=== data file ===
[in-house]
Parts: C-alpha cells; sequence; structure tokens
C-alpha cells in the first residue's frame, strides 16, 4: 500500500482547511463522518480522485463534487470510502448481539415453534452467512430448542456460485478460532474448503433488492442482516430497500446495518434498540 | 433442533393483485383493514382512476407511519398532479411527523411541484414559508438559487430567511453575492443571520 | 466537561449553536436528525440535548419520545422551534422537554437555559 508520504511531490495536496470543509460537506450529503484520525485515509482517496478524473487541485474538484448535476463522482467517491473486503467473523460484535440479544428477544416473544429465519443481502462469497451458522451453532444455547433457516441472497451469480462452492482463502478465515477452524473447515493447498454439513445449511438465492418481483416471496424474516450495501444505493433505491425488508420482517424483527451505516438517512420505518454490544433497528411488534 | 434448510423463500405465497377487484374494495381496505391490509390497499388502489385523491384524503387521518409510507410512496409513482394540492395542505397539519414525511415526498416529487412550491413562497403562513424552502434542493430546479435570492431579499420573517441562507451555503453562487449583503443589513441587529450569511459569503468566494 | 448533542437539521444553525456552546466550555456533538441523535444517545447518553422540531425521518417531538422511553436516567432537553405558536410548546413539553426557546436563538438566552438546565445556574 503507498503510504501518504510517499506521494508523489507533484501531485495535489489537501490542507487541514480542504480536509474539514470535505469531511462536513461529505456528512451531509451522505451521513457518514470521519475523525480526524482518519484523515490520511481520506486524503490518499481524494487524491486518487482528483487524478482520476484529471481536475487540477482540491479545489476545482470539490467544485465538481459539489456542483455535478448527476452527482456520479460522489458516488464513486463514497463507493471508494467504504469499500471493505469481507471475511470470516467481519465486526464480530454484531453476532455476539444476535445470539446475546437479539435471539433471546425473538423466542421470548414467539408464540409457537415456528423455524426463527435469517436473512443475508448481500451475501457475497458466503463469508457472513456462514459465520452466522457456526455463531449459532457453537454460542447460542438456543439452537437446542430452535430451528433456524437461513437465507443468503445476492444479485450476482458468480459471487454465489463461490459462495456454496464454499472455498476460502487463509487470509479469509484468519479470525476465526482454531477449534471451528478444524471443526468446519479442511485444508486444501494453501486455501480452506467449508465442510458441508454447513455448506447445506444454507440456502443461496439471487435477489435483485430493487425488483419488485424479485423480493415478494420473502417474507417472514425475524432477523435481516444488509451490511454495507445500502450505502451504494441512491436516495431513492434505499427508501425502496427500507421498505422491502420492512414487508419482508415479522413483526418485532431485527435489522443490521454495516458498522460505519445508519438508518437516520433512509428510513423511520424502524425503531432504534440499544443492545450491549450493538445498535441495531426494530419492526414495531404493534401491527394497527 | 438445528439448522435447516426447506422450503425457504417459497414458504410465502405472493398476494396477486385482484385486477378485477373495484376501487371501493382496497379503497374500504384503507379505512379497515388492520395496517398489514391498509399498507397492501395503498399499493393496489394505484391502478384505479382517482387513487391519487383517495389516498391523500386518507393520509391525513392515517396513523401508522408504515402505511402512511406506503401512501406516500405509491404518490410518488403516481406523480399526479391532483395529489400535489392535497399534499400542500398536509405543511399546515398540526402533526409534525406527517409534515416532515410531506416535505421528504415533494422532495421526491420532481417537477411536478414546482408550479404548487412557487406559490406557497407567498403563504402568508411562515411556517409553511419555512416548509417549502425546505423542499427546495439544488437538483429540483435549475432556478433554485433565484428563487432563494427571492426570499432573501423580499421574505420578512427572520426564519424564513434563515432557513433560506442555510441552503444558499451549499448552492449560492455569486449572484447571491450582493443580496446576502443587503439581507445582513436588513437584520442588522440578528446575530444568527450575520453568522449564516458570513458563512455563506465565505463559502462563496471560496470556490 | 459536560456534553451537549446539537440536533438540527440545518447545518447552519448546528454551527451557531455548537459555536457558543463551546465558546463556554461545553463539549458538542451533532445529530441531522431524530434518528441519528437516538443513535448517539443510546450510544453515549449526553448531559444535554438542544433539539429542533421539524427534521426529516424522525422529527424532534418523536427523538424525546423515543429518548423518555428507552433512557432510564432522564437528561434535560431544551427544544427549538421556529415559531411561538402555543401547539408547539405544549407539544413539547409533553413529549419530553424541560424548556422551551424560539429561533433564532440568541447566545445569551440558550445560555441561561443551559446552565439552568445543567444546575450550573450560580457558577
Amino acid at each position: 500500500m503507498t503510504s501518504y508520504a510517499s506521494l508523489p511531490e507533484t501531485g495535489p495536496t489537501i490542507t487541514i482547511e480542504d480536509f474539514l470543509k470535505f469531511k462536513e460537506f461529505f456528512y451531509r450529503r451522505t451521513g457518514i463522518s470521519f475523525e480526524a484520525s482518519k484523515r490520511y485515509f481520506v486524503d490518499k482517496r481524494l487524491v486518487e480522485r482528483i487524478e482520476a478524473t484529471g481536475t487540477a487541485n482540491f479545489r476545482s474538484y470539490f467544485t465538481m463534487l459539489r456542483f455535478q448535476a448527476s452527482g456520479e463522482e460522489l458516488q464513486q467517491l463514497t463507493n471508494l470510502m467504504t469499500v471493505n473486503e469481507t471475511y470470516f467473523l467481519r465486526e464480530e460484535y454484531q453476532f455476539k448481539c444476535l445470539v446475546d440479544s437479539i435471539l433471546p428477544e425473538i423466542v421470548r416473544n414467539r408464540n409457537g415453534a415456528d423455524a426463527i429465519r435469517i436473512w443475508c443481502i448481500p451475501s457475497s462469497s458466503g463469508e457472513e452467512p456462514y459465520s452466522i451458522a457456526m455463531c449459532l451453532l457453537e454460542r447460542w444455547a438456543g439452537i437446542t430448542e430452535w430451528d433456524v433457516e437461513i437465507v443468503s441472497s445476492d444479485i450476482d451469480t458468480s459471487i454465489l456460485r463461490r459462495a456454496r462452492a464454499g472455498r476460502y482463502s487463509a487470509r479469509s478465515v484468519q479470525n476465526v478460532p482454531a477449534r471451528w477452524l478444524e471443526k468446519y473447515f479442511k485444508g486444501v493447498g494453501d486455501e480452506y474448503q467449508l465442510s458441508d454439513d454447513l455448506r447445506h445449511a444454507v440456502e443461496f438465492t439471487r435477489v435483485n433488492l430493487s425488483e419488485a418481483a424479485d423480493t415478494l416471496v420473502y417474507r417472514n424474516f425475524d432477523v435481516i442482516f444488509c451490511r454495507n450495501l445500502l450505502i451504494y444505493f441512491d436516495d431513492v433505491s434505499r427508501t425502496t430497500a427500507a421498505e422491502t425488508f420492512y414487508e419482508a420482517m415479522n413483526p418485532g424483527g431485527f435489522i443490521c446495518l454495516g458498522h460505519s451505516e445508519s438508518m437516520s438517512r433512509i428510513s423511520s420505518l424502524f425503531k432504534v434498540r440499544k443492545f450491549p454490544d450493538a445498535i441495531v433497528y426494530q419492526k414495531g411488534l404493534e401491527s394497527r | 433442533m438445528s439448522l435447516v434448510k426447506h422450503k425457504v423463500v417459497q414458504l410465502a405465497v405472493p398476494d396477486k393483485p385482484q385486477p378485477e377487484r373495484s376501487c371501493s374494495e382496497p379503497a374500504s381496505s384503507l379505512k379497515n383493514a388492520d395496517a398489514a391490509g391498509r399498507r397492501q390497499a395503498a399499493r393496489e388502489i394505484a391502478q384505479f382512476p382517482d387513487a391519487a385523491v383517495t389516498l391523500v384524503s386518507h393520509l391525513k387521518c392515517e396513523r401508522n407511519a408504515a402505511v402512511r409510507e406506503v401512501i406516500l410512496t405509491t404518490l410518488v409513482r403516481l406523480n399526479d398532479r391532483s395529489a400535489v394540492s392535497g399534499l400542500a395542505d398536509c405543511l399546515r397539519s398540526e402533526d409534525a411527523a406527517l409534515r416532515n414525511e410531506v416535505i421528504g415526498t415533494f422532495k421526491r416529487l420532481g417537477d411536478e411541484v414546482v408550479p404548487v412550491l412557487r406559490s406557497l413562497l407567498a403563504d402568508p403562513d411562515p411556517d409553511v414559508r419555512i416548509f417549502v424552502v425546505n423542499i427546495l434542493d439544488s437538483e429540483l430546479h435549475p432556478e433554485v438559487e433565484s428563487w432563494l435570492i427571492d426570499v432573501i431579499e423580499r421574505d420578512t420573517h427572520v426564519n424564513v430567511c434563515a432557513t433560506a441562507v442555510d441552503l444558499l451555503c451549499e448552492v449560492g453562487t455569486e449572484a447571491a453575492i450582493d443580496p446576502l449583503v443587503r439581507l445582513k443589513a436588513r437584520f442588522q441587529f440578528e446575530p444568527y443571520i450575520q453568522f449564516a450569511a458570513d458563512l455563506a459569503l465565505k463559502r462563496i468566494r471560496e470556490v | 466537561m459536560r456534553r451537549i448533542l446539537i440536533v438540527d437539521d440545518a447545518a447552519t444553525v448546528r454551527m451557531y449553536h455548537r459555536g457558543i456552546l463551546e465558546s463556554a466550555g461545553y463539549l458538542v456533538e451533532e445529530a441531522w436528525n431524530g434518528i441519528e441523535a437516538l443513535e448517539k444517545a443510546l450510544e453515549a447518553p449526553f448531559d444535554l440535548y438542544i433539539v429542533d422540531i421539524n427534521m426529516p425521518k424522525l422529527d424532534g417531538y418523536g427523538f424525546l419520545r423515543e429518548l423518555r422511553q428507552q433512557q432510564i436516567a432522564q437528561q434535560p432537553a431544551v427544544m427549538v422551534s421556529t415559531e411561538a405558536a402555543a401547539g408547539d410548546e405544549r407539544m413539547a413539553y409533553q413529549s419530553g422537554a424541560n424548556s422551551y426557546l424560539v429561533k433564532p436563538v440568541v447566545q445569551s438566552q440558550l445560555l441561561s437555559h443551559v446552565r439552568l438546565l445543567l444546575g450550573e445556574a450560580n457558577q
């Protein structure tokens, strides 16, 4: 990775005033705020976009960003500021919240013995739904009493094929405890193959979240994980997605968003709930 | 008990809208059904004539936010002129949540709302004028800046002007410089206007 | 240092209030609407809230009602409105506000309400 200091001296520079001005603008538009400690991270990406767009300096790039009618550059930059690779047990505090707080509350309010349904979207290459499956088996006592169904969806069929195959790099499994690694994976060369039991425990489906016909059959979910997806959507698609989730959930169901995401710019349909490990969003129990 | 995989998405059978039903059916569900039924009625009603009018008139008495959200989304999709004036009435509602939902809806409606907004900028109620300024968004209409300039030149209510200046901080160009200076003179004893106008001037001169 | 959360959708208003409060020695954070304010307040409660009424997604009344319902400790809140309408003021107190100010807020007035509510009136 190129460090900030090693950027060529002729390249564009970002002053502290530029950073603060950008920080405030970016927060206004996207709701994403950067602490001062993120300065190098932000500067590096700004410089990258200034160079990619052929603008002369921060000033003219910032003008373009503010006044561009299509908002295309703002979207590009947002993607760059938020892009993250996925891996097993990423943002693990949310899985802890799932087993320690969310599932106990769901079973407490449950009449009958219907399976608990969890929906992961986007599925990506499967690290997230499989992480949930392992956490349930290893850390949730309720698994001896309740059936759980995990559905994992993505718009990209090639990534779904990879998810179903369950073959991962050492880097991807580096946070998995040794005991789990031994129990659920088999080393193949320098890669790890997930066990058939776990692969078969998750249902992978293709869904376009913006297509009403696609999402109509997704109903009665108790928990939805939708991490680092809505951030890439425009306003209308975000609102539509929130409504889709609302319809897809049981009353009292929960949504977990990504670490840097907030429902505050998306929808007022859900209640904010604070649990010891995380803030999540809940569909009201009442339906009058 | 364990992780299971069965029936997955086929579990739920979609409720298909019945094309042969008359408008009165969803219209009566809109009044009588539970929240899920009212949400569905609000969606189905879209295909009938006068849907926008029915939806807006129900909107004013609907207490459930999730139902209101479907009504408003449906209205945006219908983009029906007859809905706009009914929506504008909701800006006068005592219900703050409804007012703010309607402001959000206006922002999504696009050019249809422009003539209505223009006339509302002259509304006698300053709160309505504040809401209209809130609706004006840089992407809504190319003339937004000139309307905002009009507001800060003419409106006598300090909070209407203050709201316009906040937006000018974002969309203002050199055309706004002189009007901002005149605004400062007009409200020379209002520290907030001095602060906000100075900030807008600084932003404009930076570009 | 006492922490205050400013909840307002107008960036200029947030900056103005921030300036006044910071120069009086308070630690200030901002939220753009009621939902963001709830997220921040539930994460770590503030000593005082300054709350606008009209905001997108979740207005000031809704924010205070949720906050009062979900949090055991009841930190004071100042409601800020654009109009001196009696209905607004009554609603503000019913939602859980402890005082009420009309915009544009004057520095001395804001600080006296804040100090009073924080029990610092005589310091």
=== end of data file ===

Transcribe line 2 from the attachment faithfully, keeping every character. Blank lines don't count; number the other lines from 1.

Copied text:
Parts: C-alpha cells; sequence; structure tokens